Introduction of Solids
Introduction: There are many people who think they are experts in infant nutrition, and all these “experts” know exactly the right way to for you to introduce solids to your infant. There is ONLY one expert that you should listen to – and that is your infant! Your infant and their body will tell you everything you need to know about how and when to feed them. Breast milk or formula provides all the nutrition your infant requires. Early on, solids are given for taste and texture and not for calories. The following is only a guide that is meant to help you navigate the waters of infant food introduction.
Timing: Your infant will tell you when he or she is ready to start solids. The most important sign of readiness is a desire and hunger for the solid foods. Your infant may become very excited when they see food and may open their mouth to express their interest in the solids. If your infant becomes fussy, closes their mouth or tries to push the spoon away, they may be trying to tell you that they are not ready or wanting solids. Some infants show interest as early as four months, others not until 7-8 months.
For the first feedings choose a time when baby is alert, happy and not too hungry. If baby is too hungry, then they may get frustrated and have no patience for this new experiment. Offer a tiny amount of food on the end of the spoon. Let baby open their mouth to take the foods instead of forcing it between their lips. Some babies enthusiastically take to solids others need more time. If your baby refuses to take any food the first time give baby another week and then try again.
If you start solids and your infant suddenly becomes constipated or develops eczema (or has worsening of these symptoms), then there is a chance that their intestinal tract was not yet ready for these foods. It may be that you should try other foods (fruits versus vegetables) or just wait a little while before reintroducing the foods.
How and How Much: The initial quantity of food should be a teaspoon or less once a day just for tasting. As your infant starts showing a preference for the solids, you can increase the quantity and frequency of the meals. Again, let your baby lead the way. There are some 5 month-old infants that eat 2+ ounces of solids three times a day, and there are 8 month-olds that are barely doing an ounce a day.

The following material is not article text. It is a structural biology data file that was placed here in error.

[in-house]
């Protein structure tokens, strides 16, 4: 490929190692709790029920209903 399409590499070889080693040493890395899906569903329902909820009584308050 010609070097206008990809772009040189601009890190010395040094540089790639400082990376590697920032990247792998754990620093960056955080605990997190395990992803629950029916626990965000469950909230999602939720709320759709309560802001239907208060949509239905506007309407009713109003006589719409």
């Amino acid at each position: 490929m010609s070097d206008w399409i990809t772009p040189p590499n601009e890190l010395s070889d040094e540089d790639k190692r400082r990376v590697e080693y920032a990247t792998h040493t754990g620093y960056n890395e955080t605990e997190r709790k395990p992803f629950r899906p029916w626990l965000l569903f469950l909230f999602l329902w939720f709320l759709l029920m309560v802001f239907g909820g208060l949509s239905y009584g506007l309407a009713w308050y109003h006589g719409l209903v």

There are different opinions about what foods to start first. We suggest a gentle start with simple vegetables. The vegetables listed below are rich in iron and folate, which your infant needs to prevent anemia. We suspect that starting bland vegetables will also help your infant develop a wider palate for foods versus starting with sweeter fruits. Again, if your infant becomes constipated with the vegetables, they may not be ready for them, in which case the fruit may become a better first food to start.
The initial foods should be of a smooth and thin consistency so they can be easily swallowed. A simple way to introduce vegetables is to steam and then puree them in a blender. You can add a small amount of milk to the vegetables to soften the consistency. Most fruits can be mashed into a soft consistency without cooking. After a few days of first food, begin to introduce new flavors. You are welcome to introduce several fruits or vegetables at one time (the notion of one food every few days is not necessary). As your infant becomes better able to swallow, then thicken the consistency with the goal of ultimately having them chew the solids themselves at around one year of age (again these are approximations).
The food guides below are GUIDES! Your baby will tell you how quickly to move through the different stages. It is NOT unreasonable for a 9 month old to be eating eggs, chicken and turkey! Listen to your baby!!!!!
STAGE I (6-8 Months: EASY TO DIGEST, IRON-RICH FOODS)
Best Choices: Leafy Greens (Swiss Chard, Kale, Spinach, Beet Greens), Pumpkin, Green Peas & Green Beans and Apricots.
Easier to Digest Options: Applesauce, Peaches, Pears, Raspberries, Blackberries and Blueberries.
Optional: Mangos, Papaya, Artichoke, Dulse, Leeks, Mustard Greens, Collard Greens and Figs.
STAGE II (Generally 9-12 months)
Best Choices: Lima Beans, Broccoli, White Potato, Kidney Beans and Peas.
Optional: Avocados, Mustard Greens, Fava Beans, Pinto Beans and Leeks.
STAGE III (Generally 12-15 Months)
– Proteins: Egg Yolks, Fish, Ground Turkey, Grass-Fed Bison, Chicken and Tofu
– Legumes: Garbanzo Beans, Lentils and Split Peas
– Grains: Quinoa, Buckwheat, Brown Rice, Oatmeal Cereal and Amaranth
Optional: Grass-fed Red Meat, Goats Milk and Yogurt, Brussels Sprouts, Corn, Potatoes, Teff (Grain), Mung Bean Sprout and Barley
Secondary Options: Yogurt (Cow’s), Cashew Butter, Rye, Walnuts and Wheat.
Vegetables: Steamed, Sautéed, Roasted Or Braised.
Meat: Sautee, Stew (Crock Pot), Bake.
Fish: Bake, Steam, and Sautee.
Avoid: Barbequing as chard food is carcinogenic. Microwaving food changes the chemical structure of your food and is not ideal. Avoid heating foods in plastic or Styrofoam to minimize exposure to these undesirable compounds.